Bruce Bennett Short Bio

Bruce Bennett

Bruce Bennett has been the primary contributor to Mad About Movies since it began in 2003. He is an award winning film and theater critic who, since 2000, has been writing a weekly column in The Spectrum daily newspaper in southern Utah as well as serving as a contributing editor of “The Independent,” a monthly entertainment magazine. He is also the co-host of “Film Fanatics” a movie review show which earned a Telly in 2009. Bruce is also a featured contributor at: RottenTomatoes.com

His motto: "I see bad movies so you don't have to."

House Bunny

Dumbed- down “The Rocker” and “House Bunny” suffer similar fate

Two new comedies, “The Rocker” and “House Bunny,” target the same teen-to-young adult audience, share similar plot themes and fail for similar reasons. Both retread familiar material and lack creative humor, and rely on ill-equipped stars who, despite their best efforts, can’t rescue the very ordinary scripts they are given.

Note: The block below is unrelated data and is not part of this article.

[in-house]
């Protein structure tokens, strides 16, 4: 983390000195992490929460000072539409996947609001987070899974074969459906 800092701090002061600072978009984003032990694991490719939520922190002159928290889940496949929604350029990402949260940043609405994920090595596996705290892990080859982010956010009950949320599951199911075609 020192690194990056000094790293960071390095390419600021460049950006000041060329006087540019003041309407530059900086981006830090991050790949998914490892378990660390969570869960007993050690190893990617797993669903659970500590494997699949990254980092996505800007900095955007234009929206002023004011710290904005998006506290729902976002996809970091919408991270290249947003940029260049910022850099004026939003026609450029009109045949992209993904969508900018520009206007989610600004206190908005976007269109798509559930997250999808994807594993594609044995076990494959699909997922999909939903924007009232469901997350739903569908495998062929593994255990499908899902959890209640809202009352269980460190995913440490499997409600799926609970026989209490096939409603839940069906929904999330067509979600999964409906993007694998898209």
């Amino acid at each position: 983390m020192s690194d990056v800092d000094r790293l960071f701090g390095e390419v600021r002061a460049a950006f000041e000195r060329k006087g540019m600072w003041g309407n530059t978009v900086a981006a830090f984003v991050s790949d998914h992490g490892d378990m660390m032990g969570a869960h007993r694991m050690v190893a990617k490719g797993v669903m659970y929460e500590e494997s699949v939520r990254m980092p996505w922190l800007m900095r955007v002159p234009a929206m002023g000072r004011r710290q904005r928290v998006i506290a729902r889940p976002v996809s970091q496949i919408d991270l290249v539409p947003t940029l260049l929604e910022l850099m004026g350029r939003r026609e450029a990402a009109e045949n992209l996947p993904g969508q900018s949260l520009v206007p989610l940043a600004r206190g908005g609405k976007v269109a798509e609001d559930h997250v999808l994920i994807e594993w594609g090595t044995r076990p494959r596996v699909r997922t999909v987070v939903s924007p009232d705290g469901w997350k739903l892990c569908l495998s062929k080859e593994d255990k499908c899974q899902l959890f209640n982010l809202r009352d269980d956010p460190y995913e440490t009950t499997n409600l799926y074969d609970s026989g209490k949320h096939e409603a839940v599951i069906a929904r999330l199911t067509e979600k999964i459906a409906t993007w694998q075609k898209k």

When you are in a theater and most of the audience is laughing consistently and you are not, there’s a good chance you are NOT a member of the target demographic. Few people past their 20s will have any reason to see “House Bunny” starring Anna Faris (the “Scary Movie” series) as a former Playboy playmate who gets kicked out of Hef’s mansion and finds her own redemption as a sorority house mother.

She’s determined to save Zeta Alpha Zeta, which is in desperate need of pledges, but first the ex-bunny must overhaul a motley crew of misfit members. She knows what boys like-gorgeous, skinny bimbos who run around nearly naked. She sets out to educate the girls with help of water bras and lip gloss, and gives every one of them a major makeover. Faris’s Marilyn Monroe-inspired breathy delivery feels forced and gets old fast. Reece Witherspoon’s performance in “Legally Blonde” was glorious by comparison. The lone male character with half a brain (played by Colin Hanks, Tom’s son) is nice but unconvincing. As for the sorority girls, only the scene-stealing Emma Stone (see “The Rocker”) shows any promise.

The film partially works because the film also wants to send a disingenuous but not altogether unworthy “be yourself” message. On the other hand, Hugh Hefner’s presence here also tacitly approves of the brainless, sex-object manner in which his bunnies are represented.

Grade: C-
Rating: PG-13 for sex-related humor, partial nudity and language.

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